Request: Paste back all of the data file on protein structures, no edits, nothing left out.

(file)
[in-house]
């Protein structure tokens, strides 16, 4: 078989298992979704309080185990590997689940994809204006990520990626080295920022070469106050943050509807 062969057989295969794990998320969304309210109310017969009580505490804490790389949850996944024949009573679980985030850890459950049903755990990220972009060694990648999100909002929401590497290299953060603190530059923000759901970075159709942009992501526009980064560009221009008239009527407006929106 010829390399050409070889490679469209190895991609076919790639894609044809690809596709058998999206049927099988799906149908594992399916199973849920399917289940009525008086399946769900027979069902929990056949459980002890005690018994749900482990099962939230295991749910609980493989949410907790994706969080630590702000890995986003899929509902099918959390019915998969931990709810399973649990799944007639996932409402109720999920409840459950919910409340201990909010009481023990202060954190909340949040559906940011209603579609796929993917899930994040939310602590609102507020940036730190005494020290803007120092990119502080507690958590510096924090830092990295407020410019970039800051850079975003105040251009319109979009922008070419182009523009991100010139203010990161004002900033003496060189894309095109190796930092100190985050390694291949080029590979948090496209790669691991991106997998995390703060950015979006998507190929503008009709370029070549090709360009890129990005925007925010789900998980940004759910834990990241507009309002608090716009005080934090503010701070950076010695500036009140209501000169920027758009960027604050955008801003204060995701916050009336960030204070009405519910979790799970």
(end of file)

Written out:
[in-house]
């Protein structure tokens, strides 16, 4: 078989298992979704309080185990590997689940994809204006990520990626080295920022070469106050943050509807 062969057989295969794990998320969304309210109310017969009580505490804490790389949850996944024949009573679980985030850890459950049903755990990220972009060694990648999100909002929401590497290299953060603190530059923000759901970075159709942009992501526009980064560009221009008239009527407006929106 010829390399050409070889490679469209190895991609076919790639894609044809690809596709058998999206049927099988799906149908594992399916199973849920399917289940009525008086399946769900027979069902929990056949459980002890005690018994749900482990099962939230295991749910609980493989949410907790994706969080630590702000890995986003899929509902099918959390019915998969931990709810399973649990799944007639996932409402109720999920409840459950919910409340201990909010009481023990202060954190909340949040559906940011209603579609796929993917899930994040939310602590609102507020940036730190005494020290803007120092990119502080507690958590510096924090830092990295407020410019970039800051850079975003105040251009319109979009922008070419182009523009991100010139203010990161004002900033003496060189894309095109190796930092100190985050390694291949080029590979948090496209790669691991991106997998995390703060950015979006998507190929503008009709370029070549090709360009890129990005925007925010789900998980940004759910834990990241507009309002608090716009005080934090503010701070950076010695500036009140209501000169920027758009960027604050955008801003204060995701916050009336960030204070009405519910979790799970």